Desertification in the Sahel – an untruthful story?
The area of the Sahel has long been depicted as a disaster area with one of the highest poverty levels in the world. This portrayal has been closely related to the notion of desertification; “an image of the advancing desert” where humans have been proclaimed as the culprit due to their unsustainable management of land. Desertification has gained a strong foothold as a type of development narrative however this assumption is the result of weak research and has been proven not to be accurate in all parts of the Sahel. Still these particular narratives have been the ones that have gained ground because they have been fashioned by powerful actors. The development narrative of desertification with its set of ideas about the environment has informed many decisions made by national governments, scientists and international donor organisations for many years, which have led to top-down approaches in land management and imbalances in power structures. Over time this has resulted in unsustainable land management practices that have been disadvantageous to the people living from this land.
Innovative farmer in front of his field of half moons in Burkina Faso. Photo credit: Anneli Sundin CC BY-NC-ND
During the last two decades extensive studies based on satellite images, researchers have discovered an increase in greenness over large parts of the Sahel since the mid-80s. This is linked to a recorded increase in rainfall and is believed to represent the recovery of the landscape from the persistent droughts in the 70s and 80s. What research also shows is that while rainfall does cause a greenness to occur, there are specific ‘hot spots’ in the Sahel where the greening cannot be explained by rainfall alone. This means that land management practices might also have played a role. Since evidence has indicated that the Sahara desert is not encroaching further south to the same extent that had been assumed, counter-narratives have gained an increased foothold. These counter-narratives discuss the importance of local indigenous knowledge and customary institutional management of land and highlight farmers own adaptability to climate uncertainty and dynamic ecosystems.
Sustainable agricultural techniques
In the arid and semi-arid parts of West Africa traditional soil and water conservation techniques have been developed and promoted thanks to their beneficial effects on degraded and/or arid lands and on agricultural production. These techniques include zaï (planting pits), stone lines (contour rock bunds/ contour earthen bunds), half-moons, grass strips, as well as FMNR (Farmer Managed Natural Regeneration) and tree plantations. In Burkina Faso the debate about recent greening trends is linked to the techniques such as zaï and stone lines and in Niger FMNR is the prominent method seen as contributing to vegetation increases. Zaï are excavated 15-20 cm deep holes, filled with organic matter, that attract termites which process the substrate and increase the organic matter content of soils and enhance water infiltration. The holes subsequently hold water for a longer period of time resulting in crops surviving dry spells. In the Yatenga province of Burkina Faso, farmers who used the zaï managed to increase their yields from nearly nothing to 300-400 kilograms per hectare in a year with low rainfall and 1500 kilograms in a good year. Stone lines slow down rain water and prevent soil erosion, and are often combined with zaï. The method of half-moons originates from Niger and involves making half-moon shaped holes, usually shallower than the zaï. Grass strips and hedges consist often of drought resistant plants and are used to reduce erosion as well as to contain livestock.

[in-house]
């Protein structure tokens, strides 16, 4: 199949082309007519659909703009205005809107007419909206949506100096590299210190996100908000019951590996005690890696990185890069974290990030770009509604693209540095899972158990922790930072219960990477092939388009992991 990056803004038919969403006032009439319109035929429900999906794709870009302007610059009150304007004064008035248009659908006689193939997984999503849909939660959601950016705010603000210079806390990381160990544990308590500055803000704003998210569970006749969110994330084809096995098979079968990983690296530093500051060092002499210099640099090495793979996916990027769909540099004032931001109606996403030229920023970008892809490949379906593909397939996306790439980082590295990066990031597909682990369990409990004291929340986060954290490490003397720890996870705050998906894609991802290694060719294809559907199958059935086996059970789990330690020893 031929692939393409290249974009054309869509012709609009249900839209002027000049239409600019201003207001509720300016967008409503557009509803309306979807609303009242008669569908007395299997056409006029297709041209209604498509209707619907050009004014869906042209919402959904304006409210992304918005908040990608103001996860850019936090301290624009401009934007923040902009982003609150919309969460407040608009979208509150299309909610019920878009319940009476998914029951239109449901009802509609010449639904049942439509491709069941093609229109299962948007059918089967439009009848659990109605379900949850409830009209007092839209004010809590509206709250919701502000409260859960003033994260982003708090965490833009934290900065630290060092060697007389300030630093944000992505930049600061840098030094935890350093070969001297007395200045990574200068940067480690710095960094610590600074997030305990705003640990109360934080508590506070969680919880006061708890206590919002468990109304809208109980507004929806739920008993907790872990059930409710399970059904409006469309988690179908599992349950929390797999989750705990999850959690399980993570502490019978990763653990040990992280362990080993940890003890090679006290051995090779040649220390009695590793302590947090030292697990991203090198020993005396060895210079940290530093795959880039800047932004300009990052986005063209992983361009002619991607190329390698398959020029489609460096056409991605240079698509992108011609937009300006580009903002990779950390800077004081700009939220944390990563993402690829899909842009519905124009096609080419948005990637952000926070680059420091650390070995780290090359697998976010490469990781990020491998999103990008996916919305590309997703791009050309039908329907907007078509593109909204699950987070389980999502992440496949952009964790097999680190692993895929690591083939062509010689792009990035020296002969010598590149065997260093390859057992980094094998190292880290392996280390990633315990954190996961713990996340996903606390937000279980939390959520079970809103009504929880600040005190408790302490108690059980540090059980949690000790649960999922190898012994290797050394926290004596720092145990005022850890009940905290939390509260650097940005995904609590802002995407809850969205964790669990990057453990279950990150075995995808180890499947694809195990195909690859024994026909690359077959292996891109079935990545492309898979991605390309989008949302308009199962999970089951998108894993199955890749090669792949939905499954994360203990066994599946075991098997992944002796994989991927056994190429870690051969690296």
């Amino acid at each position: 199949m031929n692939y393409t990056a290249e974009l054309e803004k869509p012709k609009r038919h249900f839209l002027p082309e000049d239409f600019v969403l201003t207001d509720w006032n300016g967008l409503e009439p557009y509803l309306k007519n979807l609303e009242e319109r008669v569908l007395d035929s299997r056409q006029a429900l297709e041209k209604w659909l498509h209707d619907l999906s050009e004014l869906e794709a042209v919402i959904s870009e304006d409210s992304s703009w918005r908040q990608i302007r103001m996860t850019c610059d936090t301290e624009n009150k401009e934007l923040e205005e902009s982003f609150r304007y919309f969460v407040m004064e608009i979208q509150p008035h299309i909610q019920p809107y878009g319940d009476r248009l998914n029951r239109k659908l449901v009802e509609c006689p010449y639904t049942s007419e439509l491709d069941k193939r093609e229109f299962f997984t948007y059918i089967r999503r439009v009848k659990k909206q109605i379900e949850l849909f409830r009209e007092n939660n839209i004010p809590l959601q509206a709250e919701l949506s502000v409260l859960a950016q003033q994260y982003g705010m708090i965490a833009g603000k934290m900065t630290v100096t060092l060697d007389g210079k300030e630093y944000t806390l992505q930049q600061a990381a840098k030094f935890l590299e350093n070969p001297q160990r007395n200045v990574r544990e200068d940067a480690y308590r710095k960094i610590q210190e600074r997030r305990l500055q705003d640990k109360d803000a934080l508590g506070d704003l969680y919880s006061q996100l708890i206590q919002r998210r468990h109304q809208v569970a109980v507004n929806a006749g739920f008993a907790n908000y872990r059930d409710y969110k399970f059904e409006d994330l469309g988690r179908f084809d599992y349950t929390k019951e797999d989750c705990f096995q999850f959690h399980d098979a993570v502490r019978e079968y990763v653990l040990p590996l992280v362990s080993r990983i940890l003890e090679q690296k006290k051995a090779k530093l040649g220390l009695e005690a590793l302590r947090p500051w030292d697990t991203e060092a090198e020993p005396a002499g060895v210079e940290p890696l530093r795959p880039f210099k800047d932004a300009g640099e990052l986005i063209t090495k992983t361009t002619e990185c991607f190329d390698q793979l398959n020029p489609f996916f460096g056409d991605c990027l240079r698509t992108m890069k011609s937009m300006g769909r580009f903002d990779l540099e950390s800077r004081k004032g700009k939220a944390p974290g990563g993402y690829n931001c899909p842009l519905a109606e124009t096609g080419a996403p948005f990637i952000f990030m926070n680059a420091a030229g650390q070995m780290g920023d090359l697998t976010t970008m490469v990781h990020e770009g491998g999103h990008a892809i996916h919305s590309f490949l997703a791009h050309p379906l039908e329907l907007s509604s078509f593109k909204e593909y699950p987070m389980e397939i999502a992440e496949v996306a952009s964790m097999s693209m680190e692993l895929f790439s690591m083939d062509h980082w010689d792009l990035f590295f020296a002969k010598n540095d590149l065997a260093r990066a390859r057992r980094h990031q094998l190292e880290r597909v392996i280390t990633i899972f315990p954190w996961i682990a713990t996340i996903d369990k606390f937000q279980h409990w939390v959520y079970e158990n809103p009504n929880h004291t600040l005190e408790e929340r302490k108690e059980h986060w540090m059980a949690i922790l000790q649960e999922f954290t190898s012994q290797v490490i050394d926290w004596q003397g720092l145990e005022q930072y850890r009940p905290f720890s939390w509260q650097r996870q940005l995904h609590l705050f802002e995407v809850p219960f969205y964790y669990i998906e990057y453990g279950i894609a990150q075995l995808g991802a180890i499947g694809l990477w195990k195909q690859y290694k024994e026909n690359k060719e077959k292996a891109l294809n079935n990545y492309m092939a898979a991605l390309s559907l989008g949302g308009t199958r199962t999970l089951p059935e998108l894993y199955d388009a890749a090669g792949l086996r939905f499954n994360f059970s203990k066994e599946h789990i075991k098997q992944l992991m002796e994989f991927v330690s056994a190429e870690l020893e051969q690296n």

(Combined agricultural techniques in Burkina Faso: zaï and stone lines. Photo credit: Hanna Sinare) CC BY-NC-ND
In Niger, the adoption of FMNR is regarded as a success story. By systematic pruning and nursing of new shoots and stems emerging from tree stubs farmers can assist in the natural regeneration of trees. FMNR also results in an increase in other produce, such as fruits, firewood and fodder for livestock.
The adoption of the above mentioned techniques have been positive in several areas in the Sahel, thanks to the many development projects carried out as well as them being low-cost and easily accessible. Farmers themselves have also played a key role in disseminating them through farmer-to-farmer visits, workshops, market days and so called ‘zaï schools’.
The future – a sustainable pathway?
In the 1980s no one thought that these improved traditional agricultural techniques would have such an impact resulting in a greener landscape. However, further research is necessary to understand if what seems to be a greening trend actually will contribute to a long-term livelihood improvement on the ground. Many researchers and development organisations depict these techniques and the increases in yield and vegetation as success stories. Yet, is this really a “transformation in the making”, where local people’s capacity to deal with climate uncertainty substantially have improved? Very recent fine-scale studies show how some parts of these green ‘hot spots’ in fact have a decline of woody vegetation. So, if a new extensive drought would arrive, are the steps taken sufficient to secure people’s livelihoods, or rather a sign of a maladaptive development trajectory?
Anneli Sundin is currently undertaking her M.Sc. thesis at Stockholm Resilience Centre, exploring how the spread of these specific techniques relates to the re-greening trend. She is part of the larger research project at the Centre called “Adapting to climate change in drylands: the re-greening in Sahel as a potential success case”.